By Mia Becker-Hansen | Contributor
The chairman of the Anglo-Australian multinational mining, metals and petroleum company – BHP – has come under criticism from shareholders after stating that fossil fuels will be part of the energy supply mix for decades to come.
Speaking at the company’s annual Australian meeting, chairman Ken MacKenzie also addressed the destruction of the 46,000-year-old Aboriginal cave by rival company Rio Tinto, after they failed to properly inform the traditional owners.
BHP has confirmed its intention to continue its work with culturally and environmentally-damaging nearby projects, causing the destruction of 40 Aboriginal heritage sites. The Banjima people have already told a parliamentary inquiry that they have had to “trade away their heritage” to mining companies. BHP has set up a new heritage consultation body with the Banjima people in order to combat the destruction.
The oil company plans to close or sell mines that produce coal within two years; this is part of a plan to cut emissions by 30% within the 10 years. BHP have said that this is in an effort to comply with the international Paris agreement which is set to limit the rise in global heating.
These emission reduction plans have already caused upset; the Australasian Centre for Corporate Responsibility’s director of climate and environment, Dan Gocher, said:
“BHP fails to deliver any meaningful outcomes in terms of actual emissions reduction, It needs to try harder. BHP should be aiming for a 40-60% reduction in all of its emissions by 2030.” The company is ranked the 19th largest contributor of carbon to the atmosphere worldwide.
While they appear to be planning on cutting down on coal production, the company continues its investment in gas and oil. MacKenzie told shareholders that the company will continue to invest in fossil fuels for the time being: “We accept the science around climate change and we support the Paris goals,” he said. “The reality is that all current plausible scenarios show that fossil fuels will be part of the energy mix for decades.” Chief executive Mike Henry supported the chairman, saying that the company sees oil and gas as “something to invest in for the short to medium term”.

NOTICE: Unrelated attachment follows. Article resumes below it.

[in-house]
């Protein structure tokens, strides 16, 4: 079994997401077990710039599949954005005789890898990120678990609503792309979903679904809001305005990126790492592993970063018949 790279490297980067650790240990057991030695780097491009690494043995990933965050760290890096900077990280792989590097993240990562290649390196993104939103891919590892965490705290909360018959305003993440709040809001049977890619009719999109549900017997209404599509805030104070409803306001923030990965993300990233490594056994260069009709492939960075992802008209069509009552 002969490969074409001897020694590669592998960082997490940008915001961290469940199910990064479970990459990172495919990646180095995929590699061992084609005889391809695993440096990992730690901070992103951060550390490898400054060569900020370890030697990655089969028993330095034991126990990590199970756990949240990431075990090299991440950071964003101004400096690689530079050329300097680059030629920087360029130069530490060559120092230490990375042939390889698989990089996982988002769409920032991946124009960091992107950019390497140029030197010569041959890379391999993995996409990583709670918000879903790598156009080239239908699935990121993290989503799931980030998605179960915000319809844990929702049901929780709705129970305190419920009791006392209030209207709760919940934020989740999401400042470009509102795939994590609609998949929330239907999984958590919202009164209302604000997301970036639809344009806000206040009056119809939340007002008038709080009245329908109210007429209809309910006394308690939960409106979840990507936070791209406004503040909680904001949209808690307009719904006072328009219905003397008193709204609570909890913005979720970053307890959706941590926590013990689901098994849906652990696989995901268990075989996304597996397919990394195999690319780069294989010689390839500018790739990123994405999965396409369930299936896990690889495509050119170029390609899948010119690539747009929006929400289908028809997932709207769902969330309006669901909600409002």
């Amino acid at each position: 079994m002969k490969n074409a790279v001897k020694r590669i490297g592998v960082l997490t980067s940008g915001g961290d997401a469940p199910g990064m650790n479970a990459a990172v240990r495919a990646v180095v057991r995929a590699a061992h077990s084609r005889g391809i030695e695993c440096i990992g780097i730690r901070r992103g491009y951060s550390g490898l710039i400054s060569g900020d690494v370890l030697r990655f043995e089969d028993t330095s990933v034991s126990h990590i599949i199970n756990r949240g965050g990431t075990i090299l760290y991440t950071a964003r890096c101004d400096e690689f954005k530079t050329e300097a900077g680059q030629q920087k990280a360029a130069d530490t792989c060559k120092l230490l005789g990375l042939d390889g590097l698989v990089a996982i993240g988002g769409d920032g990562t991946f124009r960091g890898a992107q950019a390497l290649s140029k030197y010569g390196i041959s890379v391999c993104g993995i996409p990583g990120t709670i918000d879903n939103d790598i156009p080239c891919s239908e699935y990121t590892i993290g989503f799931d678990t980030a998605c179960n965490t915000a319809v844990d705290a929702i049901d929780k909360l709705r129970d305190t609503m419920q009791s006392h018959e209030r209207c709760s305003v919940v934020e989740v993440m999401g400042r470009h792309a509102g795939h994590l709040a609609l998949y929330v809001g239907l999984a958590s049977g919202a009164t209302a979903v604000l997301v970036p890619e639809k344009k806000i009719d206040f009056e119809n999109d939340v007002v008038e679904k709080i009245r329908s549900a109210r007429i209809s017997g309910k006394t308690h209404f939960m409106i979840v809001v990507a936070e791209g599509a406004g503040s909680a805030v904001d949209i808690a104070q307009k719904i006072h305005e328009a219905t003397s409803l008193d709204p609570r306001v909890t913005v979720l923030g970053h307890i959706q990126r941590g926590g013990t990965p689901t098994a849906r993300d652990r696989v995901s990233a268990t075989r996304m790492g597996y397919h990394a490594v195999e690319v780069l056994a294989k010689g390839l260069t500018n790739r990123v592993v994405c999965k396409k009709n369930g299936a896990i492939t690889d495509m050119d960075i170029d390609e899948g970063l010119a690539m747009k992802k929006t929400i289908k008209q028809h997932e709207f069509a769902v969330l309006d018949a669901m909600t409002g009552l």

The Oil Change International released a study in 2016 that stated that if all fossil fuels that had already been mined by 2016 were used up and not replaced, the world would reach just below the 1.5̊C temperature goal set by the Paris climate agreement. They said: “The most powerful climate policy lever is also the simplest: stop digging for more fossil fuels.” Unfortunately this does not appear to have resonated with BHP as they continue investing in damaging fossil fuels and continue to contribute to the increasing volumes of greenhouse gases.
MacKenzie continued by expressing that BHP was an “essential company” which saw “great opportunity” in the current unsettled world caused by coronavirus-caused recessions, as well as the ever-looming threat of global warming. He stated:
“Our products are essential for global economic growth and the transition to a lower-carbon world. We provide the materials that improve the lives of billions of people in developing nations, and help engineers realise the dream of cleaner power, more efficient transportation, communications and battery storage.”
In a world where climate change is a very real and pressing issue, the actions of large oil companies can impact our futures to a high degree. While there is certainly money to be made in the short-term in the oil industry, its negative impacts are hard to ignore. Hopefully, companies like BHP realise the future must be a green future, or we will have no future at all.Science and Technology